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How COVID Has Affected Rental Prices

by Kevin Kiene
COVID rental prices

As the end of the pandemic appears to be in sight, many are wondering about the lasting impacts and how COVID has affected rental prices. Naturally, one key area of focus is real estate markets and rental markets. Since March of 2020, there have been drastic disruptions to rental markets across the country due to the rise in unemployment, a federal moratorium on evictions, and shifts in housing demands.

While 2020 has been a difficult year, many landlords have settled into a new normal. However, there are still many questions about what to expect in the coming years, how quickly some rental markets will recover, and whether shifts in demand will be long-term.

Rental Prices in 2020

In November of 2020, the median rental price in the United States was $1,734, which was up 1.1% from November of 2019. This is a slight recovery from August, where rental prices were up only .7% from the previous August, but a considerable decline from February, when the growth rate from the previous year was 3.8%.

Nationally, overall rent prices went up, just at a much slower pace than during an average year. However, rental markets in major cities saw substantial declines. At the end of the summer, usually a peak time for rentals, prices were down 4.6% in New York, 4% in San Francisco, and 2.8% in Boston.

Concerns over being in densely populated areas coupled with a surge in both unemployment and employees working remotely led many tenants in urban areas to leave for the lower prices of suburban areas or to move in with family members. Additionally, economic instability and the restrictions due to COVID deterred the usual influx of recent college graduates and young professionals to major cities.

How COVID Has Affected Rental Prices

The result was a steady trend of rental prices dropping in densely populated areas and rising in suburban towns and mid-sized cities. An economist at Zillow, Joshua Clark, puts it simply, “Big cities are losing demand because people are having a hard time finding jobs during the pandemic.”

He goes on to predict that there will be further drops in rental prices in major cities. One data point that supports this prediction is a rise in concessions like waived security deposits, free months of rent, and free parking. Landlords would rather give concessions than reduce rent, and a substantial increase in concessions generally means rent prices will drop in the near future.

At the same time, however, mid-sized cities, especially those throughout the midwest and sunbelt, have seen rising rental prices. Places like Tulsa, Memphis, Durham, and Providence are seeing about average growth in rental prices.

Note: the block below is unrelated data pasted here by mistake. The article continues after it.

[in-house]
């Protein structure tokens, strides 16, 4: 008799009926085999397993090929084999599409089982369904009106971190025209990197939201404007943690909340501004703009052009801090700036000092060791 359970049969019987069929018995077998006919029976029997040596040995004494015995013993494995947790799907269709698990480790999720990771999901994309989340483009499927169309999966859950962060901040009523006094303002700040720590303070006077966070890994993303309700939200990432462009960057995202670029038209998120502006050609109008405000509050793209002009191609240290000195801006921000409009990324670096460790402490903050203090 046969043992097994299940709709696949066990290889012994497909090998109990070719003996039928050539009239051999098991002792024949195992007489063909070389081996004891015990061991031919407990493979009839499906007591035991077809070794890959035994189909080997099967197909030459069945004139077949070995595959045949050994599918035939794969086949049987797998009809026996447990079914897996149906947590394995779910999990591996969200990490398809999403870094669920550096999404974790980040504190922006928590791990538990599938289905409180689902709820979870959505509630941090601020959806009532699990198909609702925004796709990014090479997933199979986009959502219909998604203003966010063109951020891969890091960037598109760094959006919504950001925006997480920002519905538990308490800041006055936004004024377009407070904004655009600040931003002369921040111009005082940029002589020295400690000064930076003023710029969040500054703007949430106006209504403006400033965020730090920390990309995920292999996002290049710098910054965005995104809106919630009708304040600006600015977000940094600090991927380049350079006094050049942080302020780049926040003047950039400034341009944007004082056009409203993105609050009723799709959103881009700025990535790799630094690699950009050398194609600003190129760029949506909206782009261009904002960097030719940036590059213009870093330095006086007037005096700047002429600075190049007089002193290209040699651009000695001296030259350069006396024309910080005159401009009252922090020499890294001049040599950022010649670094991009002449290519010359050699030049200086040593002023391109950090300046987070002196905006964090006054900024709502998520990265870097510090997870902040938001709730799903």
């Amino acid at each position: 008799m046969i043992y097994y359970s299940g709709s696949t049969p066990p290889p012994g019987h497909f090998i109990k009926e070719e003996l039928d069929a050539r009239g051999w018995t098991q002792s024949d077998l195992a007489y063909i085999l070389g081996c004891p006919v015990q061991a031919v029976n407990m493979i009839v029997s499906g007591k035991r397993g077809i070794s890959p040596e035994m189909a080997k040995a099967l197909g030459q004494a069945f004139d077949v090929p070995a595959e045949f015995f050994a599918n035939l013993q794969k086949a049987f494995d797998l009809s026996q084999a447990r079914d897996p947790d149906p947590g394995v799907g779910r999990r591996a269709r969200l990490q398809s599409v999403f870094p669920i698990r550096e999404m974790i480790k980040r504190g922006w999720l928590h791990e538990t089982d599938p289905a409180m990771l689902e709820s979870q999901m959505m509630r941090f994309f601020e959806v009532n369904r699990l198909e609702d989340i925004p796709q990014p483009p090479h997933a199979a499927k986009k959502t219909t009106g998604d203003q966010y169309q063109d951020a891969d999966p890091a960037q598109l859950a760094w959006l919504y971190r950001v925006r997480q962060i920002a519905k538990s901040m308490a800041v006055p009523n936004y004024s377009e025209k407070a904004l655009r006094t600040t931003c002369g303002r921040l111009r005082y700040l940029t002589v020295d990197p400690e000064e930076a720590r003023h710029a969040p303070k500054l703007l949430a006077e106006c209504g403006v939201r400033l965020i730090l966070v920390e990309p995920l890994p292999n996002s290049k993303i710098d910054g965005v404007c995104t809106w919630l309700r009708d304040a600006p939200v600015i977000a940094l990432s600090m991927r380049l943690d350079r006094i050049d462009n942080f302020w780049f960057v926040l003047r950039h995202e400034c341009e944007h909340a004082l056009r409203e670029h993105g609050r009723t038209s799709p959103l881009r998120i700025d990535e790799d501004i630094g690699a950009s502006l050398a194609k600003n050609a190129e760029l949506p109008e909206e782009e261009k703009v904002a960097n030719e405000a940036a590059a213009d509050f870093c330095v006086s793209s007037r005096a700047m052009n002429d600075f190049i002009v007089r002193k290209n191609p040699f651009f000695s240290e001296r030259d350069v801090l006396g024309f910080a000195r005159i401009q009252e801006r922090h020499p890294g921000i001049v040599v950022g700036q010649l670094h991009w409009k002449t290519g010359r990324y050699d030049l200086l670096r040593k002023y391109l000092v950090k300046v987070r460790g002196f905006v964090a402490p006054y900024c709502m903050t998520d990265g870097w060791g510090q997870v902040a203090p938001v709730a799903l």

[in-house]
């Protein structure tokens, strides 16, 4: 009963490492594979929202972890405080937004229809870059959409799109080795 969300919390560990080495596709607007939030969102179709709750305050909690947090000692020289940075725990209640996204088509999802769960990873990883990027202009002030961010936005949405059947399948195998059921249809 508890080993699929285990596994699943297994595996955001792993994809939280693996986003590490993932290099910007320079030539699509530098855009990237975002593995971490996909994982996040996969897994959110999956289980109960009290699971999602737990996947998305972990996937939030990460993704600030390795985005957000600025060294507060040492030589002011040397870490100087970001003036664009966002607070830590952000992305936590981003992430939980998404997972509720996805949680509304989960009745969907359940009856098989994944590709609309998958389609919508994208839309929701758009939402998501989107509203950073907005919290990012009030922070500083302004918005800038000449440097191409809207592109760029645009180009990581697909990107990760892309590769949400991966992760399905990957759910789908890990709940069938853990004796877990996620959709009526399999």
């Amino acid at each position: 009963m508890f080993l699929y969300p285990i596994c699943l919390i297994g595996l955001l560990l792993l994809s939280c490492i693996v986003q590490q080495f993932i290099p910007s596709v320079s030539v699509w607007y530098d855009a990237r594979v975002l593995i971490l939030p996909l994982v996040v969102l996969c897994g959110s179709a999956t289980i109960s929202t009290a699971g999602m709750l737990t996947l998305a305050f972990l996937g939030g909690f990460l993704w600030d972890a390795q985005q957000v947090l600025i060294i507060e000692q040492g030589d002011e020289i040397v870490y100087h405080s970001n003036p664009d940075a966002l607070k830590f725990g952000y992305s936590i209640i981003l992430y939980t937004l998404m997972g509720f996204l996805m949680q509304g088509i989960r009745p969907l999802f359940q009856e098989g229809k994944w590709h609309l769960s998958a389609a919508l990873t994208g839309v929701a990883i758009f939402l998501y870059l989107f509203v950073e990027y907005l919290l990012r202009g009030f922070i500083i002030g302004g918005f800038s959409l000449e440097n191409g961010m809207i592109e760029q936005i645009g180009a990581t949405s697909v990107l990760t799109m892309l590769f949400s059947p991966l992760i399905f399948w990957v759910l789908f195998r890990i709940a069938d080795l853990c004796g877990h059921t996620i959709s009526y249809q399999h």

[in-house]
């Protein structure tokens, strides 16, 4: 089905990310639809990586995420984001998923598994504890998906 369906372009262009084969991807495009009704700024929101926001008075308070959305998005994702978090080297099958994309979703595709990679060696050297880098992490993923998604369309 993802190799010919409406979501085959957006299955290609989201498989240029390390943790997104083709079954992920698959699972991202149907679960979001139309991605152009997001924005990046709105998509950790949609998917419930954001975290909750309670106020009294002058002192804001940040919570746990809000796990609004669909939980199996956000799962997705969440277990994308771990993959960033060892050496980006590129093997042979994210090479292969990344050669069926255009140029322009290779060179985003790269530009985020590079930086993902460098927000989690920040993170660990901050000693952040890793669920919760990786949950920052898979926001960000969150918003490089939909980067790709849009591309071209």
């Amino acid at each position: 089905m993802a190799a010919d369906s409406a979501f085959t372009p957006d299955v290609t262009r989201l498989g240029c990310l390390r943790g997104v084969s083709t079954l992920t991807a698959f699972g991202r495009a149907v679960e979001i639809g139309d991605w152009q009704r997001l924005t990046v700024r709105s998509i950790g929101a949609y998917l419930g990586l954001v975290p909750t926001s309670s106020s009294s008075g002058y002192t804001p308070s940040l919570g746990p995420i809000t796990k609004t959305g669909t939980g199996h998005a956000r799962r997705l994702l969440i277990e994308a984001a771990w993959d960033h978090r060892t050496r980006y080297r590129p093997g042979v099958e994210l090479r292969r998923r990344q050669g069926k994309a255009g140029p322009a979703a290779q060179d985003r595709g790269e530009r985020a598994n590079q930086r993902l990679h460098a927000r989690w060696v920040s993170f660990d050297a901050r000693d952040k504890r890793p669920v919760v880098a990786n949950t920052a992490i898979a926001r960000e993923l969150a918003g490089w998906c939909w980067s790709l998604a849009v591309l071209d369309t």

What to Expect in 2021

While there is reason to believe that rental prices in major cities will continue to struggle in the coming months, there is also reason to be optimistic about what’s ahead. One key takeaway for landlords is that the rental market remains stable and, even in areas hardest hit by the pandemic, it will recover.

As many companies move towards long-term plans to have employees working remotely, some worry that major cities will face long-term effects. Yet, as rental prices in cities drop, the benefits of being in the suburbs diminish and tenants will begin moving back into cities. Further, as COVID restrictions are lifted and the economy recovers, the demand will return.

Landlords in midsize cities and suburbs should expect rental demand and prices to remain strong in 2021. While major cities will likely see reduced demand and prices in the next few months, that demand will return as the pandemic ends and the economy stabilizes. When this happens, rental prices will go back up.

It has been a difficult year for landlords. While some parts of the country have been more impacted than others, rental markets remain stable and show every indication that they will recover over the course of the next one to two years.

For questions about rental prices in your area or for resources to ensure that you’re maximizing your return, visit ezLandlordForms.

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Billy Abner
Billy Abner
3 years ago

Doesn’t matter if people are not paying the rent! This is a mess. Will CDC pay the rent.

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